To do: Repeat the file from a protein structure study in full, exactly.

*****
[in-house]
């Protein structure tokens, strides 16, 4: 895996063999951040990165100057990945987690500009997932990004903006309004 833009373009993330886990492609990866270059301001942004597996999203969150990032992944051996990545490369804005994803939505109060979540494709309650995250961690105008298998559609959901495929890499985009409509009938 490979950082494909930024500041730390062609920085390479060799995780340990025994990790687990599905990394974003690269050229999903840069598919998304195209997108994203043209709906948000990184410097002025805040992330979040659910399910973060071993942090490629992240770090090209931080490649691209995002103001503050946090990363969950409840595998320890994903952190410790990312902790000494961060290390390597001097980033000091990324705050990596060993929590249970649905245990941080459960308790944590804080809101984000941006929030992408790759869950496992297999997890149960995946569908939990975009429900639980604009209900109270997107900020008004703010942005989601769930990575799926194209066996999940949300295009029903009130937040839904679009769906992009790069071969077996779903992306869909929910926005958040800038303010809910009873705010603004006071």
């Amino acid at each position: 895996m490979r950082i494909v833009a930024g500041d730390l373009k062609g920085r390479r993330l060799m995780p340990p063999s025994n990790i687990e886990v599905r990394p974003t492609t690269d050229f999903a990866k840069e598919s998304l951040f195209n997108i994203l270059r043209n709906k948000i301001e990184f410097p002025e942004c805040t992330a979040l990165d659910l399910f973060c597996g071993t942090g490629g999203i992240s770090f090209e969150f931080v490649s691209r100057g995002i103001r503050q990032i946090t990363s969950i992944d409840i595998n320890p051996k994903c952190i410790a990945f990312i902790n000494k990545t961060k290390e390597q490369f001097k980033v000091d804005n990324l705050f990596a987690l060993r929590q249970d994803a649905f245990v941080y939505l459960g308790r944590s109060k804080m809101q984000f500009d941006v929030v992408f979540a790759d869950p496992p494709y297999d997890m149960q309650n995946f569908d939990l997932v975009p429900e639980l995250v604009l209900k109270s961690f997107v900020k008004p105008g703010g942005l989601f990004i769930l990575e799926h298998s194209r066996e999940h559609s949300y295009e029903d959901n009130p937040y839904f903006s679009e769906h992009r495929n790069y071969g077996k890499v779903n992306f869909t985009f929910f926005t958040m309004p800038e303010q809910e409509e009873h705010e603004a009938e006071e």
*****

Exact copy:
[in-house]
């Protein structure tokens, strides 16, 4: 895996063999951040990165100057990945987690500009997932990004903006309004 833009373009993330886990492609990866270059301001942004597996999203969150990032992944051996990545490369804005994803939505109060979540494709309650995250961690105008298998559609959901495929890499985009409509009938 490979950082494909930024500041730390062609920085390479060799995780340990025994990790687990599905990394974003690269050229999903840069598919998304195209997108994203043209709906948000990184410097002025805040992330979040659910399910973060071993942090490629992240770090090209931080490649691209995002103001503050946090990363969950409840595998320890994903952190410790990312902790000494961060290390390597001097980033000091990324705050990596060993929590249970649905245990941080459960308790944590804080809101984000941006929030992408790759869950496992297999997890149960995946569908939990975009429900639980604009209900109270997107900020008004703010942005989601769930990575799926194209066996999940949300295009029903009130937040839904679009769906992009790069071969077996779903992306869909929910926005958040800038303010809910009873705010603004006071």
């Amino acid at each position: 895996m490979r950082i494909v833009a930024g500041d730390l373009k062609g920085r390479r993330l060799m995780p340990p063999s025994n990790i687990e886990v599905r990394p974003t492609t690269d050229f999903a990866k840069e598919s998304l951040f195209n997108i994203l270059r043209n709906k948000i301001e990184f410097p002025e942004c805040t992330a979040l990165d659910l399910f973060c597996g071993t942090g490629g999203i992240s770090f090209e969150f931080v490649s691209r100057g995002i103001r503050q990032i946090t990363s969950i992944d409840i595998n320890p051996k994903c952190i410790a990945f990312i902790n000494k990545t961060k290390e390597q490369f001097k980033v000091d804005n990324l705050f990596a987690l060993r929590q249970d994803a649905f245990v941080y939505l459960g308790r944590s109060k804080m809101q984000f500009d941006v929030v992408f979540a790759d869950p496992p494709y297999d997890m149960q309650n995946f569908d939990l997932v975009p429900e639980l995250v604009l209900k109270s961690f997107v900020k008004p105008g703010g942005l989601f990004i769930l990575e799926h298998s194209r066996e999940h559609s949300y295009e029903d959901n009130p937040y839904f903006s679009e769906h992009r495929n790069y071969g077996k890499v779903n992306f869909t985009f929910f926005t958040m309004p800038e303010q809910e409509e009873h705010e603004a009938e006071e």